We chose Erin Sullivan’s story about a 9/11 survivor as our latest Notable Narrative for the usual reasons − interesting characters; strong, memorable writing − but also because it contained the watermark of a takeaway for surviving trauma. “Watermark” because, as in all good narrative, the writer stays out of the way and lets the story unfold via action and detail, not exposition or sermon. You won’t find any meaning-of-life one-liners that can befall a harried writer or infiltrate a story via weak or tyrannical editing; this thing is solid, with some gorgeously turned sentences. We asked Sullivan, a Tampa Bay Times reporter since 2006, to talk about how she did it, and she was gracious enough to chat via email even though she was home sick. (For that reason, we kept it brief.)

Storyboard: How did you find this couple? 

Sullivan: I can’t take credit for this one. We have a partnership with Bay News 9 and the reporter in our office told me about it. I believe (story subject) Charlie Caraher or his wife contacted their station to see if they wanted to do a 9/11 story on them. This partnership is great because I work in a bureau and, like all newspapers, we have diminished resources. We all have to work together to survive. The partnership is especially great on breaking news when there are a lot of doors to knock on.

What were the challenges? 

The biggest challenge was time, which is something I believe most reporters can relate to right now. Thankfully, we had a one-year intern (the amazing Alex Orlando, watch for his byline) who started on Sept. 4. My interview with Charlie and Catherine was slated for Sept. 6. I had been covering breaking news, the sheriff’s office and courts, so being able to have a good solid chunk of time to listen to Charlie’s story might have been difficult. Alex is taking over breaking news, so now I will get to focus on courts and larger stories. I’m extremely grateful to my editor, Bridget Hall Grumet, for making this happen.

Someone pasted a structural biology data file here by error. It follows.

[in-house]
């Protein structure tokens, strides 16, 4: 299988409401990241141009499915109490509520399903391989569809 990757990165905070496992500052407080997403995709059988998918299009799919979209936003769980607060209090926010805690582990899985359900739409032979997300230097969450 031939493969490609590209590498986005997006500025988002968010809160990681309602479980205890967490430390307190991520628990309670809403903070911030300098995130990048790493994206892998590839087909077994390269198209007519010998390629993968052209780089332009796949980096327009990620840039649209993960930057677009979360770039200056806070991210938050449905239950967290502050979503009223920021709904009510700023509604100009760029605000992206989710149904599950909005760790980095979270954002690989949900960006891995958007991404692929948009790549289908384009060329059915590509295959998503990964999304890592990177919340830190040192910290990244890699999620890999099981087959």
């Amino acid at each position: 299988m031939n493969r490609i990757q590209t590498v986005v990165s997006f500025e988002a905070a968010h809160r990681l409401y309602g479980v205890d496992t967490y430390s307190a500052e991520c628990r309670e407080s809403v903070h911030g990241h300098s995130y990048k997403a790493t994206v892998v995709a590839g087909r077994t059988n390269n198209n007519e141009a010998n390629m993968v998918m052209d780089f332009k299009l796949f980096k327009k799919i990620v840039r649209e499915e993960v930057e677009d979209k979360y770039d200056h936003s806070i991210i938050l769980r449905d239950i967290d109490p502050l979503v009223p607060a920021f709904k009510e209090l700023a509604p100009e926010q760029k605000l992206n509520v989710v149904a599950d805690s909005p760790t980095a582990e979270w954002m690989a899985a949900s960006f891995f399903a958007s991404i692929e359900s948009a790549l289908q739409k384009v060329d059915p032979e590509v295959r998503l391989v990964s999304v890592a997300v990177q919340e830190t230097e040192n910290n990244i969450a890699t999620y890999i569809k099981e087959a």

That was the biggest hurdle, making sure I could absolutely be present with Charlie and not worried about having to leave because of some disaster and checking my phone every few minutes. The interview was smooth because Charlie wants to talk and needs to talk. I was there for a few hours.

I started writing the story in the late afternoon on Friday because I had another story to finish first. Before beginning to write, I watched some 9/11 videos to get that feeling present in my head. What a terrible day. I can’t imagine someone I love having to endure such a horrific ending. I tried to think of Charlie, at his cubicle, wondering what he wanted for lunch, hearing a whoosh and standing up to that nightmare.

I started the story differently because I thought readers would be very tired of ledes that begin with someone inside the World Trade Center. So I started it off in the present, at Charlie and Catherine’s home in Hudson:

They hear frogs at night now. It’s different.

I tend to like quiet intros. But my editor thought we should get immediately to 9/11, which is why it turned out as it did. And I think she was right because people seemed to like the story and I’m writing to you now because of her decision. But if anyone has any thoughts on that, I would love to hear it.

One line is especially potent: “Even though Charlie was far up, he could see them hit the ground, terrible red blossoms.” How did you get there, both in the reporting and the writing?

In addition to speaking about the day, Charlie has also written about it. In an essay, he described watching the first man falling. “Blood bloomed like an early fall flower,” Charlie wrote of when the man made impact. This is where I got the idea for “blossoms,” from Charlie’s description in his essay and during our interview. I asked him many questions about watching the people fall.

The piece is 911 words long, with the space-break elements. Intentional?

Wow. No, not at all.

Where were you on the morning of Sept. 11, 2001?